Kham Aid Foundation is involved in the preservation of age-old paintings at the monastery.
It also helps the monastery to set up and maintain guesthouse facilities for travellers which the group “tested out”.
That night, four of the team members, including Yap, braved the freezing night air to stand on the roof and soak in the amazing star-spangled sky.
The Pewar Monastery houses one of the finest sets of Buddhist murals in western Sichuan. The paintings, which were more than 270 years old and covering 370sqm, survived the destruction of the Cultural Revolution. The main temple was built during the reign of King Tenpa Tsering (1678-1738).
Due to the ravages of time, earthquakes and water damage, Pewar needed considerable reconstruction, and Kham Aid took up the challenge.
“Great care was taken to ensure the preservation of the structure and paintings was done according to tradition because these are the last surviving Ga style paintings of the 15th century,” relates Yap.
Pewar Monastery is the seat of Pewar Rinpoche, one of the most revered lamas in Tibet today. He has made significant contributions to the revival of Buddhism in Kham Tibet, and is credited with preserving the Derge Printing House and the Derge Gِnchen Monastery during the chaotic times of the Chinese invasion.
The group had an audience with Pewar Rinpoche and sat at the Derge Gِnchen Monastery, while he presided over a chanting session amongst his lamas and monks.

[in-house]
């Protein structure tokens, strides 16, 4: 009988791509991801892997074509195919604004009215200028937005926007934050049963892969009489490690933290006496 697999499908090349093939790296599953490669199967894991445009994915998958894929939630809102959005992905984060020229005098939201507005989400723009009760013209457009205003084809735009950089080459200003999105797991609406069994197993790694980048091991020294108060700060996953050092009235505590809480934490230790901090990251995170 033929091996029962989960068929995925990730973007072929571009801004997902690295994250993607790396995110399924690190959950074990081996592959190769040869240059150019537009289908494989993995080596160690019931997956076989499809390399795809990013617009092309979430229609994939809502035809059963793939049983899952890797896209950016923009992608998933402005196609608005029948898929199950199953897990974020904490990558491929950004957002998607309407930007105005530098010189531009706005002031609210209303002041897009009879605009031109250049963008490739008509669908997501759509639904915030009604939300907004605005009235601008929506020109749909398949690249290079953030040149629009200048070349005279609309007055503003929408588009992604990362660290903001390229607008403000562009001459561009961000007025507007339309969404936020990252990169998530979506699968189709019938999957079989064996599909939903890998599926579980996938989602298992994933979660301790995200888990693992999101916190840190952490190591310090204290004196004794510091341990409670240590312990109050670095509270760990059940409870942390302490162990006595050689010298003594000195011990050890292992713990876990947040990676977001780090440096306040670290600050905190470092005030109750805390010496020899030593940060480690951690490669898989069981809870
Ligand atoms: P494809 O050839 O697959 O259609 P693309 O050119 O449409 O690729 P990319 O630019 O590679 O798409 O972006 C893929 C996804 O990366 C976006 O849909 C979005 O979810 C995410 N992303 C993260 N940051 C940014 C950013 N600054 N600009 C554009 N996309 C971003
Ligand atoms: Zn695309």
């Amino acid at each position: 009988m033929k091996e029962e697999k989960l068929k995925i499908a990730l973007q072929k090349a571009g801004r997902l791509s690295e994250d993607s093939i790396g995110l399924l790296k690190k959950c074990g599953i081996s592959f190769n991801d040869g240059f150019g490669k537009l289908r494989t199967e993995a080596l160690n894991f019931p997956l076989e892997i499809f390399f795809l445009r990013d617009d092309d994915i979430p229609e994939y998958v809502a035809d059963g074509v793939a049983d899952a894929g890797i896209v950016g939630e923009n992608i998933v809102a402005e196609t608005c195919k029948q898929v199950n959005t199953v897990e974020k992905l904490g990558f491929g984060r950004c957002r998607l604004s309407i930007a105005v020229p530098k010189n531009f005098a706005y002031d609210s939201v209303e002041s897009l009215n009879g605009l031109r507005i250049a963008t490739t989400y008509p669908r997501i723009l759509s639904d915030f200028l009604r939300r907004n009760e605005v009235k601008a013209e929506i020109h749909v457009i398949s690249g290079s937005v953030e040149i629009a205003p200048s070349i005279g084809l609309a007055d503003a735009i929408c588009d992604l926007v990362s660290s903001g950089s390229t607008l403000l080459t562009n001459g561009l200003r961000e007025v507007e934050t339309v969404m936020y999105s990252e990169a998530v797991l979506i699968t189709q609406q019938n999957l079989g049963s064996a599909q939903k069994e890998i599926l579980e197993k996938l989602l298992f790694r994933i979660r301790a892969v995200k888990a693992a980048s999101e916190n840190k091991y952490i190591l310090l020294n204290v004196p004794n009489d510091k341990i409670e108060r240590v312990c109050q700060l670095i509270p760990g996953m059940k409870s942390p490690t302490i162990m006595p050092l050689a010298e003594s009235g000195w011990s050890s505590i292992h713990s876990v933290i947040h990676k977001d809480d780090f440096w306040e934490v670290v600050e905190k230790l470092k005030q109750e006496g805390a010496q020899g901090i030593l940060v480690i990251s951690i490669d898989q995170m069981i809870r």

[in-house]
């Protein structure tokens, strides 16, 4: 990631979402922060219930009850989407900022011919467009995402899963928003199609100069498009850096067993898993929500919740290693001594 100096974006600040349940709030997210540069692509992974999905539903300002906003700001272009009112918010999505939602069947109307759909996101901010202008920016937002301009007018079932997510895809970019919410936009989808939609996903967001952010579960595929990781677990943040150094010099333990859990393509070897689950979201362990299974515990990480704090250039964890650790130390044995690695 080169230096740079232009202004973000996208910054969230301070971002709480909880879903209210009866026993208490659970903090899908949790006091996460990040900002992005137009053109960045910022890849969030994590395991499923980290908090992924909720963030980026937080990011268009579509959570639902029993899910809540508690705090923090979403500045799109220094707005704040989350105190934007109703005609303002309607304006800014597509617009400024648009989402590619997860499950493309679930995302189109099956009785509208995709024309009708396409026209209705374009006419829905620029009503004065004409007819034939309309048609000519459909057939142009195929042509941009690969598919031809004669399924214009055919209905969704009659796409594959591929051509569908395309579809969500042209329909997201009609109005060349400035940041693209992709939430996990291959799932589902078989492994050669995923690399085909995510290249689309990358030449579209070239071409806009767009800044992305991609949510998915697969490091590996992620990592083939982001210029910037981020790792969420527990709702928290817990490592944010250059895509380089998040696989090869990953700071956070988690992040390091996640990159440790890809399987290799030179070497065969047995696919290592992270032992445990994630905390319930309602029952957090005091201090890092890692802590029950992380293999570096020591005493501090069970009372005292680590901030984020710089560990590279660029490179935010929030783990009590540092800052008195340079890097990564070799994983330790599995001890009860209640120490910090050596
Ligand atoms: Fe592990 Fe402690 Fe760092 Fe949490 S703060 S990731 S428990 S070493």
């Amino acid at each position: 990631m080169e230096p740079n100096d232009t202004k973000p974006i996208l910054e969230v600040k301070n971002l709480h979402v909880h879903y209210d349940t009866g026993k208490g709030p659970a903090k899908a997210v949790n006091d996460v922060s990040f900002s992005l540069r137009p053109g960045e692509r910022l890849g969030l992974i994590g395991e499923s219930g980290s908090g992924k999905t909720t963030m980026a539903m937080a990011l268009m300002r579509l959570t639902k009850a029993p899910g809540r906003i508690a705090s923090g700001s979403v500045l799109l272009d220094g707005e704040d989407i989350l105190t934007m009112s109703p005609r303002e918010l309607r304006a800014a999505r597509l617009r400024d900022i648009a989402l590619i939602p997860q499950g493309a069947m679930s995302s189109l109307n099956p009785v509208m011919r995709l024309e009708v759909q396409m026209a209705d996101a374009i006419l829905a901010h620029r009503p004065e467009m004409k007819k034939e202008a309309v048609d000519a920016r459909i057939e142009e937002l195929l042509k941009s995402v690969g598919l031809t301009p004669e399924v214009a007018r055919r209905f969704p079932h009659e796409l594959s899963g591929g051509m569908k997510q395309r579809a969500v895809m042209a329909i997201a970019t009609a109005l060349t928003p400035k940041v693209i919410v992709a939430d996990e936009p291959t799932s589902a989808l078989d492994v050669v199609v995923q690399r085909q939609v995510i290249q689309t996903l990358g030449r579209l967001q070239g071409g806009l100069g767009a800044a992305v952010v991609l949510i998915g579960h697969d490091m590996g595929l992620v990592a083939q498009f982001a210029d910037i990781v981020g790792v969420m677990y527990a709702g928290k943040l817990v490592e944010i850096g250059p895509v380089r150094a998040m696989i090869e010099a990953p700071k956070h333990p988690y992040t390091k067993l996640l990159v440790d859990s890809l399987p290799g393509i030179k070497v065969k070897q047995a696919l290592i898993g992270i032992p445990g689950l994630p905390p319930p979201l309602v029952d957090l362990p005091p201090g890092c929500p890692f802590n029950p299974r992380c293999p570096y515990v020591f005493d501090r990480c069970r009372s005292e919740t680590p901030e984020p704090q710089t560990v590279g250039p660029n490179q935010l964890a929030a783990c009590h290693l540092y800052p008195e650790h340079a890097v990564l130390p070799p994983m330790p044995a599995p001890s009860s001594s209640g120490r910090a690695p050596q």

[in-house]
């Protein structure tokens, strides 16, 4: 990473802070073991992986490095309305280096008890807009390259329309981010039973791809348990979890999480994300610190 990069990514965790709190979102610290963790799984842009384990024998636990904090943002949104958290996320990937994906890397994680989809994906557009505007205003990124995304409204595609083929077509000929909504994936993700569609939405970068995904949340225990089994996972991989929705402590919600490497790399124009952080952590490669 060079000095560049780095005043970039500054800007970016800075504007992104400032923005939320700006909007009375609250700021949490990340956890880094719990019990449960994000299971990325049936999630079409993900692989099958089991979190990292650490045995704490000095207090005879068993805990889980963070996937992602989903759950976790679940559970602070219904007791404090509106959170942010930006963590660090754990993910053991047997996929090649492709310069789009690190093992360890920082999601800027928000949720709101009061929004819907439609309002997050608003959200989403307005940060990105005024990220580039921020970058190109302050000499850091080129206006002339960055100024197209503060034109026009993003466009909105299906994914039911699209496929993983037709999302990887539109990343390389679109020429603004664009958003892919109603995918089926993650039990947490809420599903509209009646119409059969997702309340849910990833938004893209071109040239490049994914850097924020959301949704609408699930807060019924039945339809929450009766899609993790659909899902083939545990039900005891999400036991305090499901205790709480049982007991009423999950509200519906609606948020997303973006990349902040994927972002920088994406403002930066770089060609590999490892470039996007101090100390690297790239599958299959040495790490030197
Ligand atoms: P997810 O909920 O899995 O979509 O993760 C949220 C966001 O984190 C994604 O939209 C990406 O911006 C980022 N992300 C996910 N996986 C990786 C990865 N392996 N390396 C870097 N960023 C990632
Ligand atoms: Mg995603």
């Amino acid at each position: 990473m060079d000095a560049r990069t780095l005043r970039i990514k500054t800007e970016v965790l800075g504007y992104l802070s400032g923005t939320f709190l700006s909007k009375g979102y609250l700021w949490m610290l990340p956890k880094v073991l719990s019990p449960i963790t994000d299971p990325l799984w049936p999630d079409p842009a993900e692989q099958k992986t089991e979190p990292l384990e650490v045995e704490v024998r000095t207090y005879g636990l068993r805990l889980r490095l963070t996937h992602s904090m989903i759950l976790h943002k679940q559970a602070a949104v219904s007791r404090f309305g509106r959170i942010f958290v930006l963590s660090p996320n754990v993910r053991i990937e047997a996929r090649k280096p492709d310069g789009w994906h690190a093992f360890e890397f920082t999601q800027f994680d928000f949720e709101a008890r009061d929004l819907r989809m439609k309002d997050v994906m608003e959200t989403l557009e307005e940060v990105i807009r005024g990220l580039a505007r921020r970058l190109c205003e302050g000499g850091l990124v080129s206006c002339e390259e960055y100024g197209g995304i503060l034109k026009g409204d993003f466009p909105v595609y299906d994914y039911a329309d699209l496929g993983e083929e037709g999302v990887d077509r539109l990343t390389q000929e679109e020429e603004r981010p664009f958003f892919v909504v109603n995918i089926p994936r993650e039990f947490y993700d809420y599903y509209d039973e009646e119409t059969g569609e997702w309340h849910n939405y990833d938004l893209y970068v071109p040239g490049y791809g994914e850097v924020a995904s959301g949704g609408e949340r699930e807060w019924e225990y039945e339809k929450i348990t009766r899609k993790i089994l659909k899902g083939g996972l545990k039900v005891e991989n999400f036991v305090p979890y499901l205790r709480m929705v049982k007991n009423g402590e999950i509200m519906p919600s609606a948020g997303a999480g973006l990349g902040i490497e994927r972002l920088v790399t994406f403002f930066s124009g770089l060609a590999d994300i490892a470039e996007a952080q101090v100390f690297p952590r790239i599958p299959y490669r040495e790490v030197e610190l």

“A visit to Derge’s Printing House was likened to a walk through Tibet’s literary heritage. Among the Buddhist classics was the only surviving copy of the history of Indian Buddhism, all carved as wood block plates. Printing is still done by hand in the tradition of 270 years ago,” Yap says.
The highlight of the trip for Yap was the discovery of Trupa Lhakhang, an unusual temple with extensive Buddhist murals painted in a style that was previously known only in central Tibet.
The temple in Pusarong village, Kangding county, is so remote that it took a good part of the day to travel the 60km on a dirt road running alongside a raging river that carved its way through craggy peaks interlaced with golden forests.
Finally, the road seemed to halt at the convergence of three steep mountains as the river did a right bend to wrap around the mountain. The village was perched high on its upper slope. The two carloads of volunteers struggled up a zigzag trail for as high as it would take them until it was only passable by trekking or horseback.